12. I/O System Management One purpose of OS is to hide peculiarities of hardware devices from the user. I/O subsystem is responsible for: Memory management of I/O including buffering (storing data temporarily while it is being transferred), caching (storing parts of data in faster storage for performance), spooling (the overlapping of output of one job with input of other jobs). General device-driver interface. Drivers for specific hardware devices. A. Frank - P. Weisberg

  13. Mass-Storage Management Usually disks used to store data that does not fit in main memory or data that must be kept for a “long” period of time. Proper management is of central importance. Entire speed of computer operation hinges on disk subsystem and its algorithms. OS activities: Free-space management Storage allocation Disk scheduling Some storage need not be fast: Tertiary storage includes optical storage, magnetic tape Varies between WORM (write-once, read-many-times) and RW (read-write) A. Frank - P. Weisberg

  14. Networking • The processors in the system are connected through a communication network. • Communication takes place using a protocol. • A networked/distributed system provides user access to various system resources. • Access to a shared resource allows: • Computation speed-up • Increased data availability • Enhanced reliability A. Frank - P. Weisberg

  15. Command Interpreter • Command-Interpreter: • The program that reads and executes commands given to the operating system. • Examples of command-line interpreters are command.com (DOS), shell (UNIX). • In windows systems the interface is mouse and menu based – WIMP (Windows, Icons, Menu, and Pointing device). A. Frank - P. Weisberg

  16. Graphical User Interface (GUI) User-friendly desktop metaphor interface: Usually mouse, keyboard, and monitor. Icons represent files, programs, actions, etc. Various mouse buttons over objects in the interface cause various actions (provide information, options, execute function, open folder). Invented at Xerox PARC. Systems now include both CLI and GUI interfaces: Microsoft Windows is GUI with CLI “command” shell. Apple Mac OS X as “Aqua” GUI with UNIX kernel underneath and shells available. Solaris is CLI with optional GUIs (Java Desktop, KDE). A. Frank - P. Weisberg

  17. Protection and Security Protection – any mechanism for controlling access of processes or users to both system and user resources. Security – defense of the system against internal and external attacks, with huge range, including: Denial-of-service Worms Viruses Identity theft Theft of service. A. Frank - P. Weisberg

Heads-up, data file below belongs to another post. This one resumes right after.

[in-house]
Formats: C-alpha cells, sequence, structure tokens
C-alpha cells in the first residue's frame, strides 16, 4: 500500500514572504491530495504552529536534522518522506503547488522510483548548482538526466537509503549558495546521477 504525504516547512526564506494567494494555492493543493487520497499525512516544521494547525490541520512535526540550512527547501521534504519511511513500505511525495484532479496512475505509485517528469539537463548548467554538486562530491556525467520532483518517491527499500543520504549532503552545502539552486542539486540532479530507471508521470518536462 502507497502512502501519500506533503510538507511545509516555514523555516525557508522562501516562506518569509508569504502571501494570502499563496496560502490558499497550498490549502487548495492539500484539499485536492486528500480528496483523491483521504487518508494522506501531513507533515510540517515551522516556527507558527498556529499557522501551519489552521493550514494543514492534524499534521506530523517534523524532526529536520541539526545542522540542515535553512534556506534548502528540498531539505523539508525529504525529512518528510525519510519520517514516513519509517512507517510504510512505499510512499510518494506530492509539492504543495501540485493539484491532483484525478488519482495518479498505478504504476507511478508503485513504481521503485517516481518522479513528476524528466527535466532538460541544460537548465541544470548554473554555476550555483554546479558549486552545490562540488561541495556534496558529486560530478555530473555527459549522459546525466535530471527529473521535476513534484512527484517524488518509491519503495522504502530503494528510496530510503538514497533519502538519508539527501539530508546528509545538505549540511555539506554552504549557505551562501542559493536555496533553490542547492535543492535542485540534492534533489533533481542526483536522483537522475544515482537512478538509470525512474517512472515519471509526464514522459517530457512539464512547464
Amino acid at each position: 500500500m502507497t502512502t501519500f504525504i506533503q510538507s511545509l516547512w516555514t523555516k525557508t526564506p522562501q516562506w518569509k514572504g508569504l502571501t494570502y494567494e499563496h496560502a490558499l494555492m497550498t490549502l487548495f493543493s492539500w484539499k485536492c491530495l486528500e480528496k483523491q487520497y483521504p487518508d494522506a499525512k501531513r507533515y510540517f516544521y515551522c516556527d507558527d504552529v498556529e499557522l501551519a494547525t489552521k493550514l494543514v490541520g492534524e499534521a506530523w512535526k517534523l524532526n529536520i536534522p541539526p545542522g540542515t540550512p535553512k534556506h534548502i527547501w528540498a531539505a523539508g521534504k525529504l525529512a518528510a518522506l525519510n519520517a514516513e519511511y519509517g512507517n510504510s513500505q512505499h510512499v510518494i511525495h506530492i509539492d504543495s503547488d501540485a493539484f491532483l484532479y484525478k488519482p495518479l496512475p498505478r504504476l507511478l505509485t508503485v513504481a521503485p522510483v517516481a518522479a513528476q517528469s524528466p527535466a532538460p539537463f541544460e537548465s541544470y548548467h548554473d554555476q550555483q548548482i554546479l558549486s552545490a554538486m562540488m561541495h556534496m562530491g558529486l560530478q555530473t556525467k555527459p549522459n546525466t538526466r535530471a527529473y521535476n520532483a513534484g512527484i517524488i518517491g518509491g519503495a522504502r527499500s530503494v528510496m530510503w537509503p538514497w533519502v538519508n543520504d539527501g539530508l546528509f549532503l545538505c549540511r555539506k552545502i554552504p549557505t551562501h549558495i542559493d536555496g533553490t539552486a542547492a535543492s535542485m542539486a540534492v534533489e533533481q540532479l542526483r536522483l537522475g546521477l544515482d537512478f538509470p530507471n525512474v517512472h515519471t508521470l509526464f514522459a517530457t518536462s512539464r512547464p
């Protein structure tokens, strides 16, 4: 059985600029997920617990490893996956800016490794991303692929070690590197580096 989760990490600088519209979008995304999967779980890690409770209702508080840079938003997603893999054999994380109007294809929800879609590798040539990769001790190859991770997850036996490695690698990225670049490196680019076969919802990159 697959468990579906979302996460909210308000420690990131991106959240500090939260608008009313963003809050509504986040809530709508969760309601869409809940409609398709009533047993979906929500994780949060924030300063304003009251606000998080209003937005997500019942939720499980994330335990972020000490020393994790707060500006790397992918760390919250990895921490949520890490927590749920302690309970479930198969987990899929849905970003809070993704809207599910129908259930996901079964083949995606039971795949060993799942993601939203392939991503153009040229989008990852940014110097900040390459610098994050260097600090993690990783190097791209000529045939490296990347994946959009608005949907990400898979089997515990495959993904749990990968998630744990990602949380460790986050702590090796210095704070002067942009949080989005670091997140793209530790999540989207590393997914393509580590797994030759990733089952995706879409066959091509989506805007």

18. Protection Aspects Systems generally first distinguish among users, to determine who can do what: User identities (user IDs, security IDs) include name and associated number, one per user. User ID then associated with all files, processes of that user to determine access control. Group identifier (group ID) allows set of users to be defined and controls managed, then also associated with each process, file. Privilege escalationallows user to change to effective ID with more rights. A. Frank - P. Weisberg

  19. Error Detection internal and external hardware errors memory error device failure software errors arithmetic overflow access forbidden memory locations Error Response simply report error to the application Retry the operation Abort the application Error Detection/Response A. Frank - P. Weisberg

  20. Accounting • Accounting keeps track of and records which users use how much and what kinds of computer resources. • Accounting: • collect statistics on resource usage • monitor performance (e.g., response time) • used for system parameter tuning to improve performance • useful for anticipating future enhancements • used for billing users (on multi-user systems) A. Frank - P. Weisberg

  21. System Calls and APIs • Systems calls provide programming interface to the services provided by the OS. • Typically written in a high-level language (C/C++). • Mostly accessed by programs via a high-level Application Program Interface (API)rather than through direct system calls. • Three most common APIs: • Win32 API for Windows • POSIX API for POSIX-based systems (including virtually all versions of UNIX, Linux, and Mac OS X) • Java API for the Java Virtual Machine (JVM) A. Frank - P. Weisberg